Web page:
C H A P T E R 16. CHILDREN AND ADOLESCENTS IN SPORT AND EXERCISE. w Find out why absolute aerobic and cardiorespiratory endurance capacity increases from age 6 to age 20. (continued). Learning Objectives.
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C H A P T E R 16
CHILDREN AND ADOLESCENTS IN SPORT AND EXERCISE
w Find out why absolute aerobic and cardiorespiratory endurance capacity increases from age 6 to age 20.
w Find out at what age height and weight reach its peak rate of growth in boys and girls.
w Learn what changes occur with maximal and submaximal heart rate and pulmonary function and with growth.
w Discover how growth affects stroke volume and cardiac output at fixed rates of work.
w Learn how training improves aerobic and anaerobic capacities in prepubescent children.
w Discover how children can improve their strength safely.
w Review the effects of physical activity and regular training on a child’s growth and maturation.
w Examine the differences between children and adults with respect to thermoregulation.
Maturation—process of taking on the adult form and function – measured or expressed in different ways:
w Chronological age
w Skeletal age
w Stage of sexual maturation
Growth—an increase in the size of the body or its parts
Development—the functional changes that occur with growth
Phases of Growth and Development
Infancy—first year of life
Childhood—age 1 to puberty
Puberty—development of secondary sex characteristics and capability of sexual reproduction; usually 8-12 years old
Adolescence—puberty to completion of growth and development
RATE OF INCREASE IN HEIGHT AND WEIGHT
Bone Ossification: Transformation from Cartilate to Bone
wIs complete when cartilage cells stop growing and epiphyseal plates are replaced by bone (by early 20s; varies from pre-teens to mid-20s; 2-3 yrs earlier in girls)
wRequires rich blood supply to deliver essential nutrients
wRequires calcium to build and maintain strength; vitamin D promotes calcium absorption from the small intestine during digestion
wGrowth slows when blood calcium levels are too low; can lead later in life to osteoporosis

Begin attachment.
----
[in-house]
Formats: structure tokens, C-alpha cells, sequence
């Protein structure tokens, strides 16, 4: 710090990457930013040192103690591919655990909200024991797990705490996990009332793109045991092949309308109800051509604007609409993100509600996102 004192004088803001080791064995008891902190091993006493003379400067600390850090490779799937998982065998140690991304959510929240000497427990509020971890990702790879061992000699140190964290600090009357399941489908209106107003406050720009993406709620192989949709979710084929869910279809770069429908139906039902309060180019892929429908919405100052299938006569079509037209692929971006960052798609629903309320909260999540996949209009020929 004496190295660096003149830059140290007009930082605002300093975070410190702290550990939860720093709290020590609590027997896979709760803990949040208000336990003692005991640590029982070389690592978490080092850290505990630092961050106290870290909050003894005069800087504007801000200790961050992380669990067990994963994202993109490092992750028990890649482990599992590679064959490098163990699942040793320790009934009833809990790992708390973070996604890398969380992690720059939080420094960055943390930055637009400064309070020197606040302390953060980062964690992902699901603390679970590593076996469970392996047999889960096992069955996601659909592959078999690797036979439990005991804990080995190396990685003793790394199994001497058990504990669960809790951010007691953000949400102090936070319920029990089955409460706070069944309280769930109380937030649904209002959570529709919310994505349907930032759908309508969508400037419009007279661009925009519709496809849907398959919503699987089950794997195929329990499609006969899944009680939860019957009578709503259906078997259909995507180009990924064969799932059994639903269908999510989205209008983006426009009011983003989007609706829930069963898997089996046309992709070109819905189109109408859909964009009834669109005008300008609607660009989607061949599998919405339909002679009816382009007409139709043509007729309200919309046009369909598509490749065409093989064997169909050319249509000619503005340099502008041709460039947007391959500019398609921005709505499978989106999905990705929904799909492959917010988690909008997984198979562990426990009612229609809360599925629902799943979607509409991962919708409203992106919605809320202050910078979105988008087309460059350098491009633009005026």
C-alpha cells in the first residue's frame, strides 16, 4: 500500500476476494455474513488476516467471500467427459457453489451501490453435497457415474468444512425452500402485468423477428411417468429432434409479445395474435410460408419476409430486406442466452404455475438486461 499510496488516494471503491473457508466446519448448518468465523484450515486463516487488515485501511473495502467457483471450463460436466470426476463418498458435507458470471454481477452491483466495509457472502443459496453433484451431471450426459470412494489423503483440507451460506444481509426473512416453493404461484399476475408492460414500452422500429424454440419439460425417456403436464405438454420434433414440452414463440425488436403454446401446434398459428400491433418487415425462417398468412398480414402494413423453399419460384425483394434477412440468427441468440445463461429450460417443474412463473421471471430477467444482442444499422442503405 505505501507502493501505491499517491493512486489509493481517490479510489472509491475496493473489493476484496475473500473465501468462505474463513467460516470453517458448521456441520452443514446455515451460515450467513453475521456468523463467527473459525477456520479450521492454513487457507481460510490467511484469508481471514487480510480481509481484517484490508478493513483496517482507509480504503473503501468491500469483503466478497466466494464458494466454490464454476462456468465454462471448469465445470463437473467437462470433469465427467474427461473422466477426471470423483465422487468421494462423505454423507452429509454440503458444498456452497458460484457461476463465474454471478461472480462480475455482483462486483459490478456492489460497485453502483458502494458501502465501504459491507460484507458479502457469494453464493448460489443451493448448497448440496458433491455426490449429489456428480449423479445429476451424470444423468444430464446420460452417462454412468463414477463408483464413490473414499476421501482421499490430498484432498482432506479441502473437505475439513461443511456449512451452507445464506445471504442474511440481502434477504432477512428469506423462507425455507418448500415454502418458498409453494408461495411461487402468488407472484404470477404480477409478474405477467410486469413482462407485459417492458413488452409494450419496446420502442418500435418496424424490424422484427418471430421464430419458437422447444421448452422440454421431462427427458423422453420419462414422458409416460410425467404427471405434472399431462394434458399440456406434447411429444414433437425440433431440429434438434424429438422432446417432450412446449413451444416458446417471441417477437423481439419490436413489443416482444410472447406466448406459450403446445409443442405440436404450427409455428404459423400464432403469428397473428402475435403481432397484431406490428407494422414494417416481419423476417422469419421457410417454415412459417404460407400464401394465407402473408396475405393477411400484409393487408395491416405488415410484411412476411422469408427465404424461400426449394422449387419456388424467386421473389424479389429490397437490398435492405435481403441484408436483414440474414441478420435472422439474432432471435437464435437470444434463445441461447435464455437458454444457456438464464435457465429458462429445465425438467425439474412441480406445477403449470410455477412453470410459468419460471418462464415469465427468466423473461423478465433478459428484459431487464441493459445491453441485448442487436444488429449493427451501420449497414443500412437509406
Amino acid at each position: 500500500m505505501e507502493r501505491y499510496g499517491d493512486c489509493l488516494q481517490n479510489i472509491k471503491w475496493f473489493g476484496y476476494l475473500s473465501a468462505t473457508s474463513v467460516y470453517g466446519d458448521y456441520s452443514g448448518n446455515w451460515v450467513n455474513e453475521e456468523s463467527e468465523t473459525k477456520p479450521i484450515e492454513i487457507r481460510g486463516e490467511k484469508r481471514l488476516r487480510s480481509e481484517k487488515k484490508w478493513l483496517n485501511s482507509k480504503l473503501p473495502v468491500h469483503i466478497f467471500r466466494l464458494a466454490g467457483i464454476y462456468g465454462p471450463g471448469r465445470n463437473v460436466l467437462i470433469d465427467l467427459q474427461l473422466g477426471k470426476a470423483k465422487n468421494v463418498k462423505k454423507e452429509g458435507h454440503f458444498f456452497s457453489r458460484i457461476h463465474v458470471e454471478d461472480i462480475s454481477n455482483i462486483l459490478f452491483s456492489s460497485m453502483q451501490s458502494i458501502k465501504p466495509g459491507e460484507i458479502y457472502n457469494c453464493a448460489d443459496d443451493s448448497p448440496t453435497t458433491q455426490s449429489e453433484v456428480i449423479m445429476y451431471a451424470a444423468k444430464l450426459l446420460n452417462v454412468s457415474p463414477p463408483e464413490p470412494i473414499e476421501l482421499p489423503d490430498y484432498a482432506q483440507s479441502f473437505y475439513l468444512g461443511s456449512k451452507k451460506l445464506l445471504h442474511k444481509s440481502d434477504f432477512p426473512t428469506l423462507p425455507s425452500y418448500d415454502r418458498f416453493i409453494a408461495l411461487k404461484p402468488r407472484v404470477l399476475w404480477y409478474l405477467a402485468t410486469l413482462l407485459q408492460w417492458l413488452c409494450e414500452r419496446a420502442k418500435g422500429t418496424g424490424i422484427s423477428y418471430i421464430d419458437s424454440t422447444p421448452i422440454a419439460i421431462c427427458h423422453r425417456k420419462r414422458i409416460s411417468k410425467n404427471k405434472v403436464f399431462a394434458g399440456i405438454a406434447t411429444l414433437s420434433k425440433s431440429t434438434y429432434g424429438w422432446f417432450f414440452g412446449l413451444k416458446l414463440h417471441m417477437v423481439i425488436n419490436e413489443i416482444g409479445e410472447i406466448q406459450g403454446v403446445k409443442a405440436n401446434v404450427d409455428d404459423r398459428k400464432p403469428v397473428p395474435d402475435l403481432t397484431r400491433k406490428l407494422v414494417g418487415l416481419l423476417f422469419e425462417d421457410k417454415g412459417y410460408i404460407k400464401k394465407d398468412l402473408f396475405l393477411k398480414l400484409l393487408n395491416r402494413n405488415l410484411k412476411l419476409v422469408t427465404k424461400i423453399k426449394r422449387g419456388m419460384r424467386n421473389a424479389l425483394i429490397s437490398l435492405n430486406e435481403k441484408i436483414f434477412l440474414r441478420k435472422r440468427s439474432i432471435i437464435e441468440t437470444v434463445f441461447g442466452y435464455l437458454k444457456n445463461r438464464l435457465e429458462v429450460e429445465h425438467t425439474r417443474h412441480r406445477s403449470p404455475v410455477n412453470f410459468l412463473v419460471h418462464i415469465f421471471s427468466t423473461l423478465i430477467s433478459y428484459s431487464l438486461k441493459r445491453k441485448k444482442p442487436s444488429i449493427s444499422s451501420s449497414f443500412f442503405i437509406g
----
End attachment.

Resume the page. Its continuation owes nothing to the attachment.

wIs helped by gravity-resisting exercise, which loads the bone, affecting bone width, density, and strength
Fractures of the epiphyseal plate
wDisrupts the blood supply
wDisrupts growth, which can lead to limb length discrepancies
wInflammation of epiphysis from overuse (pitchers)
wCan lead to separation of epiphysis
wIf caught early it can be treated without permanent damage
Bone Injuries and Growth
wResults primarily from hypertrophy of existing fibers due to increase in myofilaments and myofibrils
wMuscle length increases with bone growth due to increase in the number of sarcomeres in series
wBoys’ muscle mass peaks at about 50% of body weight at 18 to 25 years
wGirls’ muscle mass peaks at about 40% of body weight at 16 to 20 years
Growth and Fat Storage
wFat is stored starting at birth
wFat is stored by increasing the size and number of fat cells, but cells can only increase to a certain maximum volume and then new cells are formed
wFat storage depends on diet, exercise habits, and heredity
wAt maturity, fat content averages about 15% in males and about 25% in females
Skinfold Thickness: an Estimate of Fatness
CHANGES IN FAT AND FAT-FREE MASS
Tissue Growth and Development
wGirls mature physiologically about 2 years earlier than boys
w Balance, agility, and coordination improve as children’s nervous systems develop.
w Myelination of neurons in the cerebral cortex—which speeds the transmission of impulses in those neurons—is necessary before fast reactions and skills are fully developed. This is usually not completed until during adolescence.
Physiological Responses to Exercise
wGains in strength with growth also depend on neural maturation because neuromuscular control is limited until myelination is complete, usually around sexual maturity.
wBlood volume, heart size, and blood pressure increase
wHeart rate decreases
wAerobic and anaerobic capacities and running economy increase
wLung volume and peak flow increase
STRENGTH GAINS WITH AGE
These data are for boys only.
Composite Strength Changes with Development
PHV = peak height velocity